Everything you need to know about getting paid to teach English online

How to get paid to teach English online

Whether you want it to be your full-time job or a handy side hustle, teaching English online can be a great way to make some extra cash.

Aside from the awesome commute (no public transport and no traffic ) and the opportunity to chat with people all over the world, working as an online teacher means you can choose how much you work and where you work from, so your earning potential is truly in your own hands.

But while the freedom that comes with online teaching is great, there are a few practicalities to think about when it comes to getting paid. Being in charge of your own working hours, taxes, and even juggling between different teaching companies is perfectly doable, but doing a little prior research definitely won’t hurt.

So, what do you need to know about getting paid to teach English online before you start?

How much will I get paid?

Getting paid

Let’s start with the most important questions! Browsing around online you might notice that many online teaching companies offer pretty great hourly rates: $20 for working from your sofa, anyone? But it’s worth going through the company interview process to get a breakdown of what your actual pay will be.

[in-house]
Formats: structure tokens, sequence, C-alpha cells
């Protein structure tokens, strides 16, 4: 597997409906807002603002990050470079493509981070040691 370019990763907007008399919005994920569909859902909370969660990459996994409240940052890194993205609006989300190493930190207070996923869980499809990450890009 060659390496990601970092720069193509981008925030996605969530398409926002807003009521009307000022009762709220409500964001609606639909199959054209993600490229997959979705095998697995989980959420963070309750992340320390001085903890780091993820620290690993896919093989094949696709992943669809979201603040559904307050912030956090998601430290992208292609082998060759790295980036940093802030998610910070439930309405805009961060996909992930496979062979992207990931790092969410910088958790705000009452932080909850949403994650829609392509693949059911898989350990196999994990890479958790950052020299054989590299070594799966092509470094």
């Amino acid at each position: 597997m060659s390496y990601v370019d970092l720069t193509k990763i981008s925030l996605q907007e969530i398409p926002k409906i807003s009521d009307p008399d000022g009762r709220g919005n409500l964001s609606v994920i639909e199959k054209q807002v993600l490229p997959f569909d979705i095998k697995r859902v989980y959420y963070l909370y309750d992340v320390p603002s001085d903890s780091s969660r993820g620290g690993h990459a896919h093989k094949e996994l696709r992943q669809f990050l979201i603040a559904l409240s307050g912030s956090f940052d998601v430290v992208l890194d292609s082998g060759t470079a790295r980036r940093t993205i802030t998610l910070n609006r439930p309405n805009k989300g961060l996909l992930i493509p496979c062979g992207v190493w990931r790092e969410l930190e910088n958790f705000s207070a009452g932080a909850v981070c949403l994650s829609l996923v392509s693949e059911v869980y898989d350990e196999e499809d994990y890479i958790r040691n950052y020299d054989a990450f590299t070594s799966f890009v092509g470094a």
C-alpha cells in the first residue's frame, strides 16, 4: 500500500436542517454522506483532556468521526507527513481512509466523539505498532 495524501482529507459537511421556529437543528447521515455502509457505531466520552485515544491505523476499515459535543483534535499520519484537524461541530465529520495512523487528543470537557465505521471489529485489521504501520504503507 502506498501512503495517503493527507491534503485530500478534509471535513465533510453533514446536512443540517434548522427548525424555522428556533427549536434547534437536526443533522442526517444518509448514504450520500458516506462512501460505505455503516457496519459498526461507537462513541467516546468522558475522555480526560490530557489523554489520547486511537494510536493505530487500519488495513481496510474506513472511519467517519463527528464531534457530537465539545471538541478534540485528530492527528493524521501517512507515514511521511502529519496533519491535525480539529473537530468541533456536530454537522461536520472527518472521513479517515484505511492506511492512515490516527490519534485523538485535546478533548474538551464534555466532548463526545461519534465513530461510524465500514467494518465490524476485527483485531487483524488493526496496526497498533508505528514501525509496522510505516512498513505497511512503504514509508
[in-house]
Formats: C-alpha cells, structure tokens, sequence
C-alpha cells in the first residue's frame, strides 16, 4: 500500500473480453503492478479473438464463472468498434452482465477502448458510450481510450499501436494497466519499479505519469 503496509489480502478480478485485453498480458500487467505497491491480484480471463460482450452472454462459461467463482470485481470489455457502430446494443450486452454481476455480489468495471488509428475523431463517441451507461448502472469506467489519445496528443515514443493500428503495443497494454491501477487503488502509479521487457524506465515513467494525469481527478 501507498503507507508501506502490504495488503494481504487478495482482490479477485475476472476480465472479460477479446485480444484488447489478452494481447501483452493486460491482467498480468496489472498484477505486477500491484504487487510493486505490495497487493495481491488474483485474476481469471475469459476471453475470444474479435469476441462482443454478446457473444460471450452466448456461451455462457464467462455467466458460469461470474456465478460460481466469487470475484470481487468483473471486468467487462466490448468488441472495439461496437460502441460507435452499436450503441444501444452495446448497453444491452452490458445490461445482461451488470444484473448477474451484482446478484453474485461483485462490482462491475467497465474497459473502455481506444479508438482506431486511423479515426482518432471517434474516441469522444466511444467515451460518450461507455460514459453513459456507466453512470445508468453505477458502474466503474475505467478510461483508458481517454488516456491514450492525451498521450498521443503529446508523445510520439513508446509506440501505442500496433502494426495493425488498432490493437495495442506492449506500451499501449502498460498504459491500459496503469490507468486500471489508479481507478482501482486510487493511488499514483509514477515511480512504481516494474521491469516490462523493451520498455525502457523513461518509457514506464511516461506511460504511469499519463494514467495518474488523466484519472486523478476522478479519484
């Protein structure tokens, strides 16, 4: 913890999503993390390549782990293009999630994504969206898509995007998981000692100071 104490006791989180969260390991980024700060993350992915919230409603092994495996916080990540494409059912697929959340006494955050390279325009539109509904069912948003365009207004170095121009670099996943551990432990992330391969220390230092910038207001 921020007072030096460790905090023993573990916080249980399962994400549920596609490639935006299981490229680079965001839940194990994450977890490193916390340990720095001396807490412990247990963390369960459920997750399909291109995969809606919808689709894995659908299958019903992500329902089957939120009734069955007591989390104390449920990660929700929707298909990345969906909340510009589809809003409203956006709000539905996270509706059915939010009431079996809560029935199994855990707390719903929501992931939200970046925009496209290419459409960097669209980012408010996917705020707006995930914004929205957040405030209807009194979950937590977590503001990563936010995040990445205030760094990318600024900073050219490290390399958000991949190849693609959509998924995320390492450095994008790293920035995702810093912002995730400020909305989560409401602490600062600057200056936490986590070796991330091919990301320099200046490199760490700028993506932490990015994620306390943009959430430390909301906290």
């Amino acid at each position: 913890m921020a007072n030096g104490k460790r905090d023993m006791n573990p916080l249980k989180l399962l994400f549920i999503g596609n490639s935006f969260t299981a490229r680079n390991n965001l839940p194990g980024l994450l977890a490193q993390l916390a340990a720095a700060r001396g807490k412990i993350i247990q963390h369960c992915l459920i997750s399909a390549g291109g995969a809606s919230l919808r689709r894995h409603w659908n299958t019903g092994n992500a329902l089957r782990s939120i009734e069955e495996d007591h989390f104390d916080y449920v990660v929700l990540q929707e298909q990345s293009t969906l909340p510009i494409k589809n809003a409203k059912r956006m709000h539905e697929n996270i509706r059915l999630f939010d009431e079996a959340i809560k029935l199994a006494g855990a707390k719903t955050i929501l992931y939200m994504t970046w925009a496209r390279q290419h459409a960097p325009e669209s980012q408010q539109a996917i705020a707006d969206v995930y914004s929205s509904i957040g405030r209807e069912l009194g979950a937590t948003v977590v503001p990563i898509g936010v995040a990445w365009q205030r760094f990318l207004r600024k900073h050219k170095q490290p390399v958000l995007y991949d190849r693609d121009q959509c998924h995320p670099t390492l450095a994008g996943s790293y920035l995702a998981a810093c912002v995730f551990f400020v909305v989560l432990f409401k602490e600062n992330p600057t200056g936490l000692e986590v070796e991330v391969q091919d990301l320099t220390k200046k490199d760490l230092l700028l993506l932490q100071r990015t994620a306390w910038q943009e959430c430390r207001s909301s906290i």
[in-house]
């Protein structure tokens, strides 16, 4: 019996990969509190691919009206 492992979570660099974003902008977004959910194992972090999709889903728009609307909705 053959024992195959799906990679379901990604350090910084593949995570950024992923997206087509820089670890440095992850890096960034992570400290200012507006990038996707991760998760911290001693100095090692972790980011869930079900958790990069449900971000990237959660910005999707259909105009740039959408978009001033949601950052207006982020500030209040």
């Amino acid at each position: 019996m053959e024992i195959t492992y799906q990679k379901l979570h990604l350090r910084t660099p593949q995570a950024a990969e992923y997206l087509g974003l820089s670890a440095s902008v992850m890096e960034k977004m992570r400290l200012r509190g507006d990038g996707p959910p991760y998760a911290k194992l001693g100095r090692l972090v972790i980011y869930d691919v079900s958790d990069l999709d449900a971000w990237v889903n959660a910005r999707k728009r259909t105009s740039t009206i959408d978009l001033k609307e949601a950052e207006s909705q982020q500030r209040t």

This is because most online teaching companies don’t pay all of their teachers at the same rate. Instead, they have a pay scale that’s generally between $10-25 per hour. For example, VIPKID is known to provide some of the most generous salaries for online teachers in North America and they pay up to $22 per hour but their rates start at a significantly lower $14.

Where you get placed on the scale depends on your experience, qualifications and, crucially, interview performance. Interviews for online teaching nearly always involve teaching a demo lesson so make sure you prep beforehand and do the best lesson you can!

On top of your hourly rate, there might also be opportunities to make extra cash that you can factor in. Many schools, such as Qkids, pay bonuses for things like being on time for your lessons, getting students to rebook classes with you and referring new teachers. Some schools pay their teachers more if they work over holidays like Christmas and you might also qualify for a pay rise after you have been in the job for a few months.

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What about lesson planning? Is that paid too?